Britain and Argentina are once again sparring over the remote Falkland Islands. While experts don't expect another war over the archipelago, looming business interests could increase tensions between both sides.
28 years after the Falklands War the dispute over the islands is still unresolved
With British firms scheduled to start oil explorations around the Falklands Islands in the South Atlantic within days, Argentina didn't mince words. The country's foreign minister called the planned drilling "illegitimate" and a "violation of our sovereignty." He vowed: "We will do everything possible to defend and preserve our rights."
Last week Buenos Aires had called in Britain's top diplomat in the country and delivered an official protest over the oil exploration. And back in December, Argentina passed a law stating that the Malvinas, as the islands are called in Spanish, as well as some other British islands in the area belong to Buenos Aires. Also last year, the Argentine government again documented its claim over the Falklands to the United Nations.
The strong Argentine response to Britain's plans doesn't surprise Thomas Fischer, director of the Center for Latin American Studies at Catholic University Eichstaett-Ingolstadt: "When the British are in fact now beginning with oil and gas exploration then of course Argentina which has never given up its claim for the islands had to react and it did," he told Deutsche Welle.
London so far has tried to avoid any harsh rhetoric that might further escalate the situation. The British government through a junior minister refuted Argentina's claim to the Falklands, saying only it had no doubt over its sovereignty over the disputed islands.
While Buenos Aires has stepped up the diplomatic pressure, Britain has been pressing ahead with its economic plans for the area. It has cleared the way for four companies to begin with the exploration around the Falklands which some analysts believe could yield up to 60 billion gallons of oil.
Should those estimates prove to be true it could not only transform the remote islands into an oil hub, but it would also create a huge stream of revenues for Britain and the Falklands. The main company involved in the drilling, Desire Petroleum, has said that by the end of the year it will be know whether a major extraction operation will take place or not.
Argentina claims sovereignty over the islands
That there are in fact oil and gas reserves around the Falklands has been known for a long time. More than a decade ago six wells were drilled in the area and all but one held oil or gas. But due to low oil prices and high extraction costs at the time exploration efforts were stopped. Since then not only has the oil price increased substantially, but the methods and costs for deep-sea drilling have also improved a great deal. So the question is not really whether there is oil and gas, but how much.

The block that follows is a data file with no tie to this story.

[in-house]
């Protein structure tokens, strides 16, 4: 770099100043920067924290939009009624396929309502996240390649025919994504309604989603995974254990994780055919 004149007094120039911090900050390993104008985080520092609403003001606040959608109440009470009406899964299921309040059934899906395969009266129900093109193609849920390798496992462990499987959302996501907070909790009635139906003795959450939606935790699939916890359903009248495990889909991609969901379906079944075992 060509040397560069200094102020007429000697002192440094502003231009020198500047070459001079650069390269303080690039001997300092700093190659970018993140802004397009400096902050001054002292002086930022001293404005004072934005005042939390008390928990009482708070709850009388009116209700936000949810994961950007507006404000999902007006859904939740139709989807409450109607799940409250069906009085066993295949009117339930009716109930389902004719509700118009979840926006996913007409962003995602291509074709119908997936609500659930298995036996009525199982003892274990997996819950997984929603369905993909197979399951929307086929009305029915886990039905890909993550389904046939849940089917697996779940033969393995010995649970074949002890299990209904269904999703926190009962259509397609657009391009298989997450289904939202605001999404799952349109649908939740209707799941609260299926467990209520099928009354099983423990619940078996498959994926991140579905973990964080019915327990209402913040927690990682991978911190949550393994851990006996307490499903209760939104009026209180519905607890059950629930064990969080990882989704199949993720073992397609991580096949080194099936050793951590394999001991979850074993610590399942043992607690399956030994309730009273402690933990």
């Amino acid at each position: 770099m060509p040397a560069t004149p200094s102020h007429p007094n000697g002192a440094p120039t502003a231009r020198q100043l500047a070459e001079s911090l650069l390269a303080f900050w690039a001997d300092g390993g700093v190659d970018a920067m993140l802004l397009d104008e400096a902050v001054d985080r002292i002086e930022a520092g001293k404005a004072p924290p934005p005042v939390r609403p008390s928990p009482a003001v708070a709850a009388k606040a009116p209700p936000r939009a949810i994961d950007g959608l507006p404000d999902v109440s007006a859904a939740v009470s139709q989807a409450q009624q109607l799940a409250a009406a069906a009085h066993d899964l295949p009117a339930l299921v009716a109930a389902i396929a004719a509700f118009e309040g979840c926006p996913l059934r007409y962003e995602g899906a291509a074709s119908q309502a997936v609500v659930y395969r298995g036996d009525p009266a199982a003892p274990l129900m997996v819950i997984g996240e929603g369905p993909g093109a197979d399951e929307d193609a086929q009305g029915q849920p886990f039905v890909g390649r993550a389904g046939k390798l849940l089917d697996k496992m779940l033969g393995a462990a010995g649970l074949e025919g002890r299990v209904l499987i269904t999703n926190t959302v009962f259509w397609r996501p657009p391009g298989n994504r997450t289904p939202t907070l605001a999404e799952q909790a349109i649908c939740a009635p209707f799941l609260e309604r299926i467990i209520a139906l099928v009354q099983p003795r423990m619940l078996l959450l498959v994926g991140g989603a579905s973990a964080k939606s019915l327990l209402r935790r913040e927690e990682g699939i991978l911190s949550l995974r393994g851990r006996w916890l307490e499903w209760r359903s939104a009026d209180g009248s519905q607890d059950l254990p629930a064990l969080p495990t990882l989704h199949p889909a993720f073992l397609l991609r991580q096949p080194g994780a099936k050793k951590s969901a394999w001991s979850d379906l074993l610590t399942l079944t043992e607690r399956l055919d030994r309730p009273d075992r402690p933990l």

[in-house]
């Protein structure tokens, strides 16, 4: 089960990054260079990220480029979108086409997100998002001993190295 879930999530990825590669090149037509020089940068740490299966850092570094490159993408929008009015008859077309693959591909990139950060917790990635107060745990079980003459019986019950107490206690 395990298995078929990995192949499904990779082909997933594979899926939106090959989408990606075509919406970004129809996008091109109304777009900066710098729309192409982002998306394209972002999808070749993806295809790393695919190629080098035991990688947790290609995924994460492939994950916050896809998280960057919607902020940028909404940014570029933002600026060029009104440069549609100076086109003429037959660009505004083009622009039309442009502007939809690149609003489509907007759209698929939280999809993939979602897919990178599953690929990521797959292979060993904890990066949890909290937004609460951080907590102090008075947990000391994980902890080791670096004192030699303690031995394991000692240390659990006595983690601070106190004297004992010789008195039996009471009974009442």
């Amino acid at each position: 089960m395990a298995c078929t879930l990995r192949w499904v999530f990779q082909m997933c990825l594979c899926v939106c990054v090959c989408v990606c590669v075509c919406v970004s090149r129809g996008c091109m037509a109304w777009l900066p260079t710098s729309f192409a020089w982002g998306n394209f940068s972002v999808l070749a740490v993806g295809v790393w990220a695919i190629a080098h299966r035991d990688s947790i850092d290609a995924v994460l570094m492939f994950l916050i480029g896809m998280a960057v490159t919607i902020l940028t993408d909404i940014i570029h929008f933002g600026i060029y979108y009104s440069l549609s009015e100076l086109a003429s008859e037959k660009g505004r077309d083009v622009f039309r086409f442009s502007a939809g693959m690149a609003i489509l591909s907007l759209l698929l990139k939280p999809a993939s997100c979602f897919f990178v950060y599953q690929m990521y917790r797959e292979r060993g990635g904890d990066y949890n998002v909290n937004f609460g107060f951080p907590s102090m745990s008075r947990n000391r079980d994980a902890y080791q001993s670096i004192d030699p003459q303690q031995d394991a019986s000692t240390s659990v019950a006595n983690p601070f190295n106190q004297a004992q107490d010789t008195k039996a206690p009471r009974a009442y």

"Certainly the discovery of large oil reserves would change the underlying assumptions of the importance of these islands dramatically," Daniel Gossel, an expert on British foreign policy at the University of Kassel, told Deutsche Welle.
Until now the Falklands for both Britain and Argentina were primarily a matter of national pride and geostrategic interests. A large oil or gas find would make the islands all of a sudden also a major economic issue for both sides.
So who has the more convincing claim to the island? Good question, say the experts, but the answer remains elusive and depends largely on your perspective.
"There is no clarity on this issue," according to both Fischer and Gossel. Britain's claim to the islands is mainly based on the fact that it has continuously maintained a settlement on the islands since the 1830s and has established a government and a capital there. Argentina, however, claims that it owns the islands as part of its legacy from the Spain's colonial rule.
The dispute over the Falklands also came before the United Nations years ago, but the UN only urged both countries to solve the argument themselves in a peaceful manner. Britain, for obvious reasons, is not very interested in changing the status and has repeatedly rebuffed Argentine requests for talks over the Falklands.
The EU or the Organisation of American States (OAS) are also not seen as possible mediators, because both could be seen as partisan and neither of them has the political weight or will to do anything about the issue, say the experts, who predict that the dispute over the Falklands simply won't go away.
An oil boom could transform life on the Falklands
Still, even if large oil or gas reserves should be found in the area, a repeat of the Falklands War of 1982 in which more than 600 Argentines and more than 200 Britons were killed seems unlikely.
"I don't believe that it could come to that, because in the end neither Britain nor Argentina has a concrete interest in a military conflict over the Falklands," said Fischer.
"It's definitely an issue to arouse patriotism," said Gossel, "however I think both sides have learnt their lessons. Barking dogs usually don't bite."
Author: Michael Knigge
Editor: Rob Mudge